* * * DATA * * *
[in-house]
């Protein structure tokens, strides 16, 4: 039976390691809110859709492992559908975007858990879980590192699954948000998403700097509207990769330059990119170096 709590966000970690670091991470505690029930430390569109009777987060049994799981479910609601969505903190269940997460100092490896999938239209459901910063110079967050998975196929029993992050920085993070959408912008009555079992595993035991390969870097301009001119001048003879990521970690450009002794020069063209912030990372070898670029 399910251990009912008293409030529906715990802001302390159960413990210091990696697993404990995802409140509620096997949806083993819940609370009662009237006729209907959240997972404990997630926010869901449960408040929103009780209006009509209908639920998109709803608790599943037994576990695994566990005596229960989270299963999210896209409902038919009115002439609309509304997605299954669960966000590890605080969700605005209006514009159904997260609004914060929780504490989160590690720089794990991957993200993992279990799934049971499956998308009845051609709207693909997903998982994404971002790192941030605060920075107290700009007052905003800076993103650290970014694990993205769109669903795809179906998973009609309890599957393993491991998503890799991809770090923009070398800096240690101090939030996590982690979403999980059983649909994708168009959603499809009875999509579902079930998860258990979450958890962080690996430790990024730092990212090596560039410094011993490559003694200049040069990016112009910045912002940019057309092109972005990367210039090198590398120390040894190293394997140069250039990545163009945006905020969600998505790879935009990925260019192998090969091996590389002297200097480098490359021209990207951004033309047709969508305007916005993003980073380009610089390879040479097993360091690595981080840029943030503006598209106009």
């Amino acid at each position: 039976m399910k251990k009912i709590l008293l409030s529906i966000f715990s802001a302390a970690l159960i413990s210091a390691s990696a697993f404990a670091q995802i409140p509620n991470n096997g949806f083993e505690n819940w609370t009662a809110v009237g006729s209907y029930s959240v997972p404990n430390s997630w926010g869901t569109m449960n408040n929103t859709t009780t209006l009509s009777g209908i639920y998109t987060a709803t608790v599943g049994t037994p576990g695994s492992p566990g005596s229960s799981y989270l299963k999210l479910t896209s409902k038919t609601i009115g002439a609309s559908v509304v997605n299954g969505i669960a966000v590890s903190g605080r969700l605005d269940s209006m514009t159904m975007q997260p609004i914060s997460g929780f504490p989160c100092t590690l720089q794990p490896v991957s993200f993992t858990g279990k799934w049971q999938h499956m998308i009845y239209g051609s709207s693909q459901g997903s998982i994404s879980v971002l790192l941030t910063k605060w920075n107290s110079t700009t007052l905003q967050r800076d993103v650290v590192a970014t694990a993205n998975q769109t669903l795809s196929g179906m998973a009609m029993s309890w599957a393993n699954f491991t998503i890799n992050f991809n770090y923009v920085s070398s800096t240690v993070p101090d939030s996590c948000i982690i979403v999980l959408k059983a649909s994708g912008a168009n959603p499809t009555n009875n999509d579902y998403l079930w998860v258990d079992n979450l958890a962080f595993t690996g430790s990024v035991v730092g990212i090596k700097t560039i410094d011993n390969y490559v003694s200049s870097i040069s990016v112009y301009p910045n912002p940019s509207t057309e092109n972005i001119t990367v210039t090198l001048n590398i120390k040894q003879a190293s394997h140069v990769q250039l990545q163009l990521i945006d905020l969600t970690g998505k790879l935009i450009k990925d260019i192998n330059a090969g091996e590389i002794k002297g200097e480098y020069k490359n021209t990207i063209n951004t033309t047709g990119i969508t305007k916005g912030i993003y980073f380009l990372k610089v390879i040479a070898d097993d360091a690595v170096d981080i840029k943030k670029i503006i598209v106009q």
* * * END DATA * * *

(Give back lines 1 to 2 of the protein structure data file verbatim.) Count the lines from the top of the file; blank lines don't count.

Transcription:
[in-house]
């Protein structure tokens, strides 16, 4: 039976390691809110859709492992559908975007858990879980590192699954948000998403700097509207990769330059990119170096 709590966000970690670091991470505690029930430390569109009777987060049994799981479910609601969505903190269940997460100092490896999938239209459901910063110079967050998975196929029993992050920085993070959408912008009555079992595993035991390969870097301009001119001048003879990521970690450009002794020069063209912030990372070898670029 399910251990009912008293409030529906715990802001302390159960413990210091990696697993404990995802409140509620096997949806083993819940609370009662009237006729209907959240997972404990997630926010869901449960408040929103009780209006009509209908639920998109709803608790599943037994576990695994566990005596229960989270299963999210896209409902038919009115002439609309509304997605299954669960966000590890605080969700605005209006514009159904997260609004914060929780504490989160590690720089794990991957993200993992279990799934049971499956998308009845051609709207693909997903998982994404971002790192941030605060920075107290700009007052905003800076993103650290970014694990993205769109669903795809179906998973009609309890599957393993491991998503890799991809770090923009070398800096240690101090939030996590982690979403999980059983649909994708168009959603499809009875999509579902079930998860258990979450958890962080690996430790990024730092990212090596560039410094011993490559003694200049040069990016112009910045912002940019057309092109972005990367210039090198590398120390040894190293394997140069250039990545163009945006905020969600998505790879935009990925260019192998090969091996590389002297200097480098490359021209990207951004033309047709969508305007916005993003980073380009610089390879040479097993360091690595981080840029943030503006598209106009």